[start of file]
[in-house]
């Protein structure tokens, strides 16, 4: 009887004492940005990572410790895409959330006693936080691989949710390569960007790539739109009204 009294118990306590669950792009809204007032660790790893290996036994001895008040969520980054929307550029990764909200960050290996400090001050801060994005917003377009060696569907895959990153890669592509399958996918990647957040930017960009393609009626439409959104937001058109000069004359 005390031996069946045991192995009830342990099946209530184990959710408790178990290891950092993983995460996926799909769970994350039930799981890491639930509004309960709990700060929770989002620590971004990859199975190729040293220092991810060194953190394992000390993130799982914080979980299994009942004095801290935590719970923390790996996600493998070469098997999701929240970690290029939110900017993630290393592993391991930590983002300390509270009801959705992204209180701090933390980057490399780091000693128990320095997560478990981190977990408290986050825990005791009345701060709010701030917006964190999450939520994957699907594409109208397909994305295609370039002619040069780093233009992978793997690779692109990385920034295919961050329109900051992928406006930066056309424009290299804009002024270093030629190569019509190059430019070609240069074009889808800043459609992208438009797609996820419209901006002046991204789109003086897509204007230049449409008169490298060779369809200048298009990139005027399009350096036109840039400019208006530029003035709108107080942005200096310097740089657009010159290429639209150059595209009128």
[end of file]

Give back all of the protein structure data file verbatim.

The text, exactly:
[in-house]
């Protein structure tokens, strides 16, 4: 009887004492940005990572410790895409959330006693936080691989949710390569960007790539739109009204 009294118990306590669950792009809204007032660790790893290996036994001895008040969520980054929307550029990764909200960050290996400090001050801060994005917003377009060696569907895959990153890669592509399958996918990647957040930017960009393609009626439409959104937001058109000069004359 005390031996069946045991192995009830342990099946209530184990959710408790178990290891950092993983995460996926799909769970994350039930799981890491639930509004309960709990700060929770989002620590971004990859199975190729040293220092991810060194953190394992000390993130799982914080979980299994009942004095801290935590719970923390790996996600493998070469098997999701929240970690290029939110900017993630290393592993391991930590983002300390509270009801959705992204209180701090933390980057490399780091000693128990320095997560478990981190977990408290986050825990005791009345701060709010701030917006964190999450939520994957699907594409109208397909994305295609370039002619040069780093233009992978793997690779692109990385920034295919961050329109900051992928406006930066056309424009290299804009002024270093030629190569019509190059430019070609240069074009889808800043459609992208438009797609996820419209901006002046991204789109003086897509204007230049449409008169490298060779369809200048298009990139005027399009350096036109840039400019208006530029003035709108107080942005200096310097740089657009010159290429639209150059595209009128």